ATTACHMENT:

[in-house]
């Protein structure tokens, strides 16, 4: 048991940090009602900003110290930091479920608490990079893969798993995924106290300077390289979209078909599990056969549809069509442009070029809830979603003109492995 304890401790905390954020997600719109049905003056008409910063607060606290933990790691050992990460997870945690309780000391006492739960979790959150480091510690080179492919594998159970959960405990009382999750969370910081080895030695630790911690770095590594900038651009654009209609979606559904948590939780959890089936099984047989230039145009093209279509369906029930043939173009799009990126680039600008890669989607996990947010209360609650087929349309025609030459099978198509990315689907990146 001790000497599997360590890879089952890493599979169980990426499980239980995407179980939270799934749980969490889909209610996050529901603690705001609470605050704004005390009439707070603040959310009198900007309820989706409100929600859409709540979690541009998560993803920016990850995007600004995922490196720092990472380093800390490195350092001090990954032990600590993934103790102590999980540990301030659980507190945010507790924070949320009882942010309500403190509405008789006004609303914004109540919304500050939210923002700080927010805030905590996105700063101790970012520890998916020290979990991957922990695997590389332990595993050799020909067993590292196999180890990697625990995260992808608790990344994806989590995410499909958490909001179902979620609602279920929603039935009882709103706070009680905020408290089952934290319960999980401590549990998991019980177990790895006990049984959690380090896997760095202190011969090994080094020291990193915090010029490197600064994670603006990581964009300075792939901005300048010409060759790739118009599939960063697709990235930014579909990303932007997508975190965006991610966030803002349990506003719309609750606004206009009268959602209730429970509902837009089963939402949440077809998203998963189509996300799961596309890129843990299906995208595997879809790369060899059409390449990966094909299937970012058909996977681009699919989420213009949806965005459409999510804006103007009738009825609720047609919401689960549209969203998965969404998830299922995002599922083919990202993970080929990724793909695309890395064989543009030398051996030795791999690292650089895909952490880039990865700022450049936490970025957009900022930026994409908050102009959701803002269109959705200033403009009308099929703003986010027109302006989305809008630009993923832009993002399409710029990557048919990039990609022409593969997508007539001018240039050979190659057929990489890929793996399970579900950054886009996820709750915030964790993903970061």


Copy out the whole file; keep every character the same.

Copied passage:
[in-house]
């Protein structure tokens, strides 16, 4: 048991940090009602900003110290930091479920608490990079893969798993995924106290300077390289979209078909599990056969549809069509442009070029809830979603003109492995 304890401790905390954020997600719109049905003056008409910063607060606290933990790691050992990460997870945690309780000391006492739960979790959150480091510690080179492919594998159970959960405990009382999750969370910081080895030695630790911690770095590594900038651009654009209609979606559904948590939780959890089936099984047989230039145009093209279509369906029930043939173009799009990126680039600008890669989607996990947010209360609650087929349309025609030459099978198509990315689907990146 001790000497599997360590890879089952890493599979169980990426499980239980995407179980939270799934749980969490889909209610996050529901603690705001609470605050704004005390009439707070603040959310009198900007309820989706409100929600859409709540979690541009998560993803920016990850995007600004995922490196720092990472380093800390490195350092001090990954032990600590993934103790102590999980540990301030659980507190945010507790924070949320009882942010309500403190509405008789006004609303914004109540919304500050939210923002700080927010805030905590996105700063101790970012520890998916020290979990991957922990695997590389332990595993050799020909067993590292196999180890990697625990995260992808608790990344994806989590995410499909958490909001179902979620609602279920929603039935009882709103706070009680905020408290089952934290319960999980401590549990998991019980177990790895006990049984959690380090896997760095202190011969090994080094020291990193915090010029490197600064994670603006990581964009300075792939901005300048010409060759790739118009599939960063697709990235930014579909990303932007997508975190965006991610966030803002349990506003719309609750606004206009009268959602209730429970509902837009089963939402949440077809998203998963189509996300799961596309890129843990299906995208595997879809790369060899059409390449990966094909299937970012058909996977681009699919989420213009949806965005459409999510804006103007009738009825609720047609919401689960549209969203998965969404998830299922995002599922083919990202993970080929990724793909695309890395064989543009030398051996030795791999690292650089895909952490880039990865700022450049936490970025957009900022930026994409908050102009959701803002269109959705200033403009009308099929703003986010027109302006989305809008630009993923832009993002399409710029990557048919990039990609022409593969997508007539001018240039050979190659057929990489890929793996399970579900950054886009996820709750915030964790993903970061």